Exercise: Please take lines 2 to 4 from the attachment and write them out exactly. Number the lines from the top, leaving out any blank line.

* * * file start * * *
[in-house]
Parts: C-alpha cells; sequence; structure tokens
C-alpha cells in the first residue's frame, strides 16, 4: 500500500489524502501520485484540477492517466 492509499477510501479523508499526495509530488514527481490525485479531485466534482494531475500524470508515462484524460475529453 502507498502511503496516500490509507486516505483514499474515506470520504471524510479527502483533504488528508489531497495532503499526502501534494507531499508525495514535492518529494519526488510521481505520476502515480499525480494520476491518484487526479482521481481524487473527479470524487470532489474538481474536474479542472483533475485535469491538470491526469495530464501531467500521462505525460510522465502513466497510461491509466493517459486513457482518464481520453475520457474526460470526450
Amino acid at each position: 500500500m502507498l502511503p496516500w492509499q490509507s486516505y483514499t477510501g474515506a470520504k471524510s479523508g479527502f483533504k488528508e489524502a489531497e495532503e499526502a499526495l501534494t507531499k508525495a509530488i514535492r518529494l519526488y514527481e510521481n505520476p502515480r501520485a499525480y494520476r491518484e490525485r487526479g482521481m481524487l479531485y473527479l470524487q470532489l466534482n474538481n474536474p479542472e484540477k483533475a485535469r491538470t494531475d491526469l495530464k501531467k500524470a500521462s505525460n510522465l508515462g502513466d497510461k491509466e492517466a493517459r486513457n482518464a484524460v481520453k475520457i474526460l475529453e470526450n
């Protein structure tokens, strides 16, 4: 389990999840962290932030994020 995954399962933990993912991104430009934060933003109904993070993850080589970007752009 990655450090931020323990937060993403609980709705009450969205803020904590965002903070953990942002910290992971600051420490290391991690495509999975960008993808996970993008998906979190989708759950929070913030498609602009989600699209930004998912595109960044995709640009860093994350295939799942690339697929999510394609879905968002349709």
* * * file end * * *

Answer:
Parts: C-alpha cells; sequence; structure tokens
C-alpha cells in the first residue's frame, strides 16, 4: 500500500489524502501520485484540477492517466 492509499477510501479523508499526495509530488514527481490525485479531485466534482494531475500524470508515462484524460475529453 502507498502511503496516500490509507486516505483514499474515506470520504471524510479527502483533504488528508489531497495532503499526502501534494507531499508525495514535492518529494519526488510521481505520476502515480499525480494520476491518484487526479482521481481524487473527479470524487470532489474538481474536474479542472483533475485535469491538470491526469495530464501531467500521462505525460510522465502513466497510461491509466493517459486513457482518464481520453475520457474526460470526450
Amino acid at each position: 500500500m502507498l502511503p496516500w492509499q490509507s486516505y483514499t477510501g474515506a470520504k471524510s479523508g479527502f483533504k488528508e489524502a489531497e495532503e499526502a499526495l501534494t507531499k508525495a509530488i514535492r518529494l519526488y514527481e510521481n505520476p502515480r501520485a499525480y494520476r491518484e490525485r487526479g482521481m481524487l479531485y473527479l470524487q470532489l466534482n474538481n474536474p479542472e484540477k483533475a485535469r491538470t494531475d491526469l495530464k501531467k500524470a500521462s505525460n510522465l508515462g502513466d497510461k491509466e492517466a493517459r486513457n482518464a484524460v481520453k475520457i474526460l475529453e470526450n